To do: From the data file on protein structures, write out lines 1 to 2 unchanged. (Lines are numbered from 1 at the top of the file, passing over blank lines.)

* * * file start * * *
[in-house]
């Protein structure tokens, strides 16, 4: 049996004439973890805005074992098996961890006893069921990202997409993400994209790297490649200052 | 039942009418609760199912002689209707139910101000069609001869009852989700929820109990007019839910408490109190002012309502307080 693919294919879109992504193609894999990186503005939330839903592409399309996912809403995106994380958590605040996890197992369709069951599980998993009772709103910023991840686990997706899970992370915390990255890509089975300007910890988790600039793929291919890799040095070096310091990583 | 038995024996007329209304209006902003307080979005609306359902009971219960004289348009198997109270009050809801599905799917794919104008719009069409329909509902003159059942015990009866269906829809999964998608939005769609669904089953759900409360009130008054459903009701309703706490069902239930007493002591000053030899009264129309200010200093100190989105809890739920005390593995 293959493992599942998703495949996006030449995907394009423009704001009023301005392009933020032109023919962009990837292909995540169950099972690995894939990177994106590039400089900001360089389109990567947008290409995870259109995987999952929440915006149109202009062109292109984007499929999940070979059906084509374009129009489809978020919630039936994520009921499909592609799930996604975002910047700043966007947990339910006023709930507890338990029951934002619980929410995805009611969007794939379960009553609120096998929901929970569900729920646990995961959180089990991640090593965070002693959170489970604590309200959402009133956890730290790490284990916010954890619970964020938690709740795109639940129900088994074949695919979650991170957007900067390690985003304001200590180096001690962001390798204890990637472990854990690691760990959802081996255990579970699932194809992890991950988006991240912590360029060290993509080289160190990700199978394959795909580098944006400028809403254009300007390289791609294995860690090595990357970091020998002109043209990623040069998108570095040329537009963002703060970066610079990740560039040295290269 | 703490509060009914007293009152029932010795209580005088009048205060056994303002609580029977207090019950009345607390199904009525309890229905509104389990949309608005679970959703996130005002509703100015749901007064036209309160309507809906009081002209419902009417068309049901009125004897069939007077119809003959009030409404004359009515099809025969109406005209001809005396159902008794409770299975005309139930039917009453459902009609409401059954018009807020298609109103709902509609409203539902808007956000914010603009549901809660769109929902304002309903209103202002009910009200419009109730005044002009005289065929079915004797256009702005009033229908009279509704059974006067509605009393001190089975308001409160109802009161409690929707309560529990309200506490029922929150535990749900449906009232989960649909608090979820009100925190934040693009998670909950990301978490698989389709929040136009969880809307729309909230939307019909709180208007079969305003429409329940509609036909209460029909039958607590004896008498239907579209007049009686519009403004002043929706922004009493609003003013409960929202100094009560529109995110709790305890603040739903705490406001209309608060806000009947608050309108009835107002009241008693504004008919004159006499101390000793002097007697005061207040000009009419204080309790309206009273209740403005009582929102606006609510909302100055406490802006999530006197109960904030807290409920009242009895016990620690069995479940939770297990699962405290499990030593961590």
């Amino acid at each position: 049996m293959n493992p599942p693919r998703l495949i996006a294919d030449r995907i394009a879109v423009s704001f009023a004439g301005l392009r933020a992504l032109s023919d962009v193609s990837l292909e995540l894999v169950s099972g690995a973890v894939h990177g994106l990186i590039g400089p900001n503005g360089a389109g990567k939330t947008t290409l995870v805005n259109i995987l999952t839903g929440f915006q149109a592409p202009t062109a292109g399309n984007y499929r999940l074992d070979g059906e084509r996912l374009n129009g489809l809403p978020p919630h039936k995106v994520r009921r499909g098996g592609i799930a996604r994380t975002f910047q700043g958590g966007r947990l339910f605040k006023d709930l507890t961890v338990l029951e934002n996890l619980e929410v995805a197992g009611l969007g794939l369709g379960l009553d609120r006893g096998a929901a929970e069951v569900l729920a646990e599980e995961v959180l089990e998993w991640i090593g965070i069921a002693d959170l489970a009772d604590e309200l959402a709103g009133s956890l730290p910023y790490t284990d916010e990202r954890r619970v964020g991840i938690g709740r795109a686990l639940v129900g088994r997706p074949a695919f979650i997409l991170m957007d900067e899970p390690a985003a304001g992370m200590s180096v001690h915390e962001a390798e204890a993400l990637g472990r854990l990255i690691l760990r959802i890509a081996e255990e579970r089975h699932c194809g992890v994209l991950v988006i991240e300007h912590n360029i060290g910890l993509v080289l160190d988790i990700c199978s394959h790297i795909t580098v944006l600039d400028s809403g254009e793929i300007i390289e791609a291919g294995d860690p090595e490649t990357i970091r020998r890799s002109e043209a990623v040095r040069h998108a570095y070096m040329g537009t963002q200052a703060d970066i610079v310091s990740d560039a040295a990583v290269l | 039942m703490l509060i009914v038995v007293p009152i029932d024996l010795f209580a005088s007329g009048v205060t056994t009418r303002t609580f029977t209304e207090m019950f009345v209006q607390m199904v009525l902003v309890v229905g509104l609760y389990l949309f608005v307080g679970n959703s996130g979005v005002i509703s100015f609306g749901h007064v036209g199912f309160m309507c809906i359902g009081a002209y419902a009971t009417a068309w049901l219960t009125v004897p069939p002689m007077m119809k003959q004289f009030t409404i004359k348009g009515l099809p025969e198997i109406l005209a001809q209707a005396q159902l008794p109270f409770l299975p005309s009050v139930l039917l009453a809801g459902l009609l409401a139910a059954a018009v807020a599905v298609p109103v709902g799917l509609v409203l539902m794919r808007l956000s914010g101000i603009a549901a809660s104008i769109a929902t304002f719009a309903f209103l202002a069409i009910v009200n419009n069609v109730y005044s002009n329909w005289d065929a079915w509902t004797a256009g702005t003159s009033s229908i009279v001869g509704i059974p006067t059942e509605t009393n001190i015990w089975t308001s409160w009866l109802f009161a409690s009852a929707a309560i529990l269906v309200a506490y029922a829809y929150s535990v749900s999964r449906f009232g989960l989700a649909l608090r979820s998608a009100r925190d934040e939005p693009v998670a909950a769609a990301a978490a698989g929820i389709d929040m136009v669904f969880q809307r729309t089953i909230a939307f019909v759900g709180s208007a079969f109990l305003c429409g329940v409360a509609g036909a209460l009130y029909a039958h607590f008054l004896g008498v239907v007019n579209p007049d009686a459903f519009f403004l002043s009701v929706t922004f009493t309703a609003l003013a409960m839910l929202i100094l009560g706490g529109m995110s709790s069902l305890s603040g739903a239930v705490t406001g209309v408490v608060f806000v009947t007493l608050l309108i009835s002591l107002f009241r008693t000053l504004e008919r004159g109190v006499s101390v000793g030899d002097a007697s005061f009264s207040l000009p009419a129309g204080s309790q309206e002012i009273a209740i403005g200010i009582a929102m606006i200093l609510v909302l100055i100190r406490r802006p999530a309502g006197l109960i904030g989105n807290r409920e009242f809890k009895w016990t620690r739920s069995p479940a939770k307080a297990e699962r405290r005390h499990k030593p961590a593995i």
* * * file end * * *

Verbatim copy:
[in-house]
């Protein structure tokens, strides 16, 4: 049996004439973890805005074992098996961890006893069921990202997409993400994209790297490649200052 | 039942009418609760199912002689209707139910101000069609001869009852989700929820109990007019839910408490109190002012309502307080 693919294919879109992504193609894999990186503005939330839903592409399309996912809403995106994380958590605040996890197992369709069951599980998993009772709103910023991840686990997706899970992370915390990255890509089975300007910890988790600039793929291919890799040095070096310091990583 | 038995024996007329209304209006902003307080979005609306359902009971219960004289348009198997109270009050809801599905799917794919104008719009069409329909509902003159059942015990009866269906829809999964998608939005769609669904089953759900409360009130008054459903009701309703706490069902239930007493002591000053030899009264129309200010200093100190989105809890739920005390593995 293959493992599942998703495949996006030449995907394009423009704001009023301005392009933020032109023919962009990837292909995540169950099972690995894939990177994106590039400089900001360089389109990567947008290409995870259109995987999952929440915006149109202009062109292109984007499929999940070979059906084509374009129009489809978020919630039936994520009921499909592609799930996604975002910047700043966007947990339910006023709930507890338990029951934002619980929410995805009611969007794939379960009553609120096998929901929970569900729920646990995961959180089990991640090593965070002693959170489970604590309200959402009133956890730290790490284990916010954890619970964020938690709740795109639940129900088994074949695919979650991170957007900067390690985003304001200590180096001690962001390798204890990637472990854990690691760990959802081996255990579970699932194809992890991950988006991240912590360029060290993509080289160190990700199978394959795909580098944006400028809403254009300007390289791609294995860690090595990357970091020998002109043209990623040069998108570095040329537009963002703060970066610079990740560039040295290269 | 703490509060009914007293009152029932010795209580005088009048205060056994303002609580029977207090019950009345607390199904009525309890229905509104389990949309608005679970959703996130005002509703100015749901007064036209309160309507809906009081002209419902009417068309049901009125004897069939007077119809003959009030409404004359009515099809025969109406005209001809005396159902008794409770299975005309139930039917009453459902009609409401059954018009807020298609109103709902509609409203539902808007956000914010603009549901809660769109929902304002309903209103202002009910009200419009109730005044002009005289065929079915004797256009702005009033229908009279509704059974006067509605009393001190089975308001409160109802009161409690929707309560529990309200506490029922929150535990749900449906009232989960649909608090979820009100925190934040693009998670909950990301978490698989389709929040136009969880809307729309909230939307019909709180208007079969305003429409329940509609036909209460029909039958607590004896008498239907579209007049009686519009403004002043929706922004009493609003003013409960929202100094009560529109995110709790305890603040739903705490406001209309608060806000009947608050309108009835107002009241008693504004008919004159006499101390000793002097007697005061207040000009009419204080309790309206009273209740403005009582929102606006609510909302100055406490802006999530006197109960904030807290409920009242009895016990620690069995479940939770297990699962405290499990030593961590």